State unemployment offices in Washington and Oregon have been instructed by the federal government to stop releasing daily claim totals before the U.S. Department of Labor can issue its regularly scheduled weekly report.
The mandate followed a huge spike in unemployment linked to COVID-19. State officials, responding to an extraordinarily high number of information requests from the media and public, issued fast and detailed figures illustrating the scope of the crisis.
On Wednesday, the Oregon Employment Department reported that claims seeking unemployment insurance “rose from approximately 800 on Sunday, March 15 to a total of 18,500 on Tuesday, March 17.”
The same day, the Washington State Employee Security Department disclosed that its website “had 280,000 users on Monday and Tuesday, for more than 500,000 users in just two days. Typically, we would expect 30,000 users during that time.”
The federal government moved quickly to stem the dissemination of details at the state level. Nick Demerice, spokesman for the Washington office, said that shortly after the state departments’ announcements, “there was a clarification letter that came from the Department of Labor.”
“It reminded folks about the timeline for reporting and then making those numbers public,” he said.
The New York Times reported on the letter late Thursday. It was sent to state labor officials across the country and told the state departments they could only address the spike in unemployment “using generalities.” It also asked that they keep specific numbers under embargo until March 26, when the U.S. Department of Labor will release its regular weekly report.
The state departments typically only release unemployment claim numbers every seven days, looking at the previous week (the most recent report, issued Friday, covered the period from March 8 to March 14).
The information released Wednesday was outside the state unemployment departments’ usual public reporting norms.
In response to the letter from the Department of Labor, Suzi LeVine, commissioner of the Washington unemployment office, issued a statement explaining why she felt releasing the bleak state-level data early was necessary.
“While I appreciate their reminder on standard operating procedure and recognize that the (U.S. Department of Labor) confirmed we can speak in generalities about the scale of what we’re facing, what we are experiencing now is anything but standard,” LeVine wrote.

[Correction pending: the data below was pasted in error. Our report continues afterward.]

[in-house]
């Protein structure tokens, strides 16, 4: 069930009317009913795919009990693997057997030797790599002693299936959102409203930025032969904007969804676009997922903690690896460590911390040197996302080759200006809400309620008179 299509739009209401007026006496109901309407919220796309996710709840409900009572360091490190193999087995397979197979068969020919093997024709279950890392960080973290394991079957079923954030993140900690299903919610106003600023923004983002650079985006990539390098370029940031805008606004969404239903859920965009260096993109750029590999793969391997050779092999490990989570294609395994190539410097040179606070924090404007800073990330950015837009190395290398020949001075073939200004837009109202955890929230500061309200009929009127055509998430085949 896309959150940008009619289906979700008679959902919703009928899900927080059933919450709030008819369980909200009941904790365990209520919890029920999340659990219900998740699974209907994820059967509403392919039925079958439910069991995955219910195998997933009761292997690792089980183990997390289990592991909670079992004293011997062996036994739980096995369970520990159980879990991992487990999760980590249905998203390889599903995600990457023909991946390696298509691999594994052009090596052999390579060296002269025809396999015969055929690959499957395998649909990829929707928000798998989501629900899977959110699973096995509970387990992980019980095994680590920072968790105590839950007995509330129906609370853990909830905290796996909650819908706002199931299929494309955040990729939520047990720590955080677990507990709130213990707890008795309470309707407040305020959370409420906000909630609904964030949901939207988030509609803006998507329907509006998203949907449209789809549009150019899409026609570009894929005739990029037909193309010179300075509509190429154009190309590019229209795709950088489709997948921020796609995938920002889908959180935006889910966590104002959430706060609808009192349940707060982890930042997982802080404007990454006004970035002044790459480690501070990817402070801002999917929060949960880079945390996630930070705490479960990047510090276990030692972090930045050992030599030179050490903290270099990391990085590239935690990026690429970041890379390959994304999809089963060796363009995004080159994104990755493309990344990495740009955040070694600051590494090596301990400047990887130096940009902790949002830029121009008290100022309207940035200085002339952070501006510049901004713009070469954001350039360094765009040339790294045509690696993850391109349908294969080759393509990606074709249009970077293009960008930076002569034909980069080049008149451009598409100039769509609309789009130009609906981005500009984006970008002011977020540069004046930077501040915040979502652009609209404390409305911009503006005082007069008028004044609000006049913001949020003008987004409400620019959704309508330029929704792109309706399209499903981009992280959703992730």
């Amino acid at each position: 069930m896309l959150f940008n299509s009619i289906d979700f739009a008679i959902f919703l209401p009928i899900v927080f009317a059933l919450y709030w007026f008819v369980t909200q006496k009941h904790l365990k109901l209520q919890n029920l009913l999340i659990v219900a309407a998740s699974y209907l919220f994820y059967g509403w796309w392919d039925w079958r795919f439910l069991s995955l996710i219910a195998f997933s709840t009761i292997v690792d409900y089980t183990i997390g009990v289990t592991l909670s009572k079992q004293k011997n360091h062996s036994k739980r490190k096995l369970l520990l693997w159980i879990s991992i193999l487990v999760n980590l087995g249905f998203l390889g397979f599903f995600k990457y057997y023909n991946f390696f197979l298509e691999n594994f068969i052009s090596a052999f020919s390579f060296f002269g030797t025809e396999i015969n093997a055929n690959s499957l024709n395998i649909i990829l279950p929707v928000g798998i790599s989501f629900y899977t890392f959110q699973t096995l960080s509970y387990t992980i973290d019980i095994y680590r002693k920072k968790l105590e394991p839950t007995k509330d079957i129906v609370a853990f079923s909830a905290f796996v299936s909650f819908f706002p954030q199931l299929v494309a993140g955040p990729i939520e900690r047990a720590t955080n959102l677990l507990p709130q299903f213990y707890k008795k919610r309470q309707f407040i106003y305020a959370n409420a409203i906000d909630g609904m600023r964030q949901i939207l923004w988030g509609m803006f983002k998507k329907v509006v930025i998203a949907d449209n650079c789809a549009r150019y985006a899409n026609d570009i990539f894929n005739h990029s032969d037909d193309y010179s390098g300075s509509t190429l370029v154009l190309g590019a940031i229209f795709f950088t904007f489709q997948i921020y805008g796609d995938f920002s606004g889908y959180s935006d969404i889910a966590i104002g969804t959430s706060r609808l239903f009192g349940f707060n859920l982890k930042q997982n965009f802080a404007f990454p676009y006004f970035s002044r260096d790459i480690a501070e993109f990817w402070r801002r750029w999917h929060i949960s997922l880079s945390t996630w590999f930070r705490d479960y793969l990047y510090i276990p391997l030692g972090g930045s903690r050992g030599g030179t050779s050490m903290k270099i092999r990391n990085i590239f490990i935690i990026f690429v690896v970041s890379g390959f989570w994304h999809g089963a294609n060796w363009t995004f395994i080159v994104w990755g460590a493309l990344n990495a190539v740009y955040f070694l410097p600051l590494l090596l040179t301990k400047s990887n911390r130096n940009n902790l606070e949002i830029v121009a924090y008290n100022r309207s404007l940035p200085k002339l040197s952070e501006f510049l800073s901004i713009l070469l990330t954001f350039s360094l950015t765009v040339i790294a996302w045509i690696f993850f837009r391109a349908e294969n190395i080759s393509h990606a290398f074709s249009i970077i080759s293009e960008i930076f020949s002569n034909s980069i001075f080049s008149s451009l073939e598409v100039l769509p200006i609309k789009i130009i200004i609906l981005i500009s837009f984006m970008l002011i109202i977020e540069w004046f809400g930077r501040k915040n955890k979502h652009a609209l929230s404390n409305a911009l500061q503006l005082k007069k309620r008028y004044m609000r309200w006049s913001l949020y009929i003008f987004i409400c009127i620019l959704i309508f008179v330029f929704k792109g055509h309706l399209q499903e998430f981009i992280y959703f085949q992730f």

“The data we have about new claims can assist us in planning our responses, projecting the impact, and serving the needs of our state,” she added. “We are evaluating our information dissemination efforts right now to best meet the needs of our state.”
Why the info lockdown?
Demerice said there could be a few reasons behind the federal government’s request to lock down the state-level information.
“Our data folks would tell you that they want to make sure the data is correct, and tabulated and checked and double-checked,” Demerice said. “I have also heard discussion about how this information could be influential to financial markets.”
A Department of Labor spokesperson told CNN on Friday that because statistics about unemployment claims have the potential to affect policy decisions and financial markets, “it is important to ensure the information is communicated in a consistent and fair manner.”
The weekly report issued by the Department of Labor on Friday shows that new unemployment claims filed in Washington between March 8 and March 14 rose by 116 percent.
The data released by state offices this week would indicate that the situation has grown much more dire since then.
Officials with the Washington and Oregon unemployment departments also told The Columbian on Tuesday that their offices were in overdrive working to process claims from people unemployed due to the coronavirus outbreak.
Gail Krumenauer, the Oregon Unemployment Department’s communications manager, said the department was working to shore up its online server to handle the enormous spike in applicant traffic. Approximately 70,000 Clark County residents work in Oregon.
“We are actively working on also supplementing our existing staff that are in those contact centers so we have more capacity,” Krumenauer said.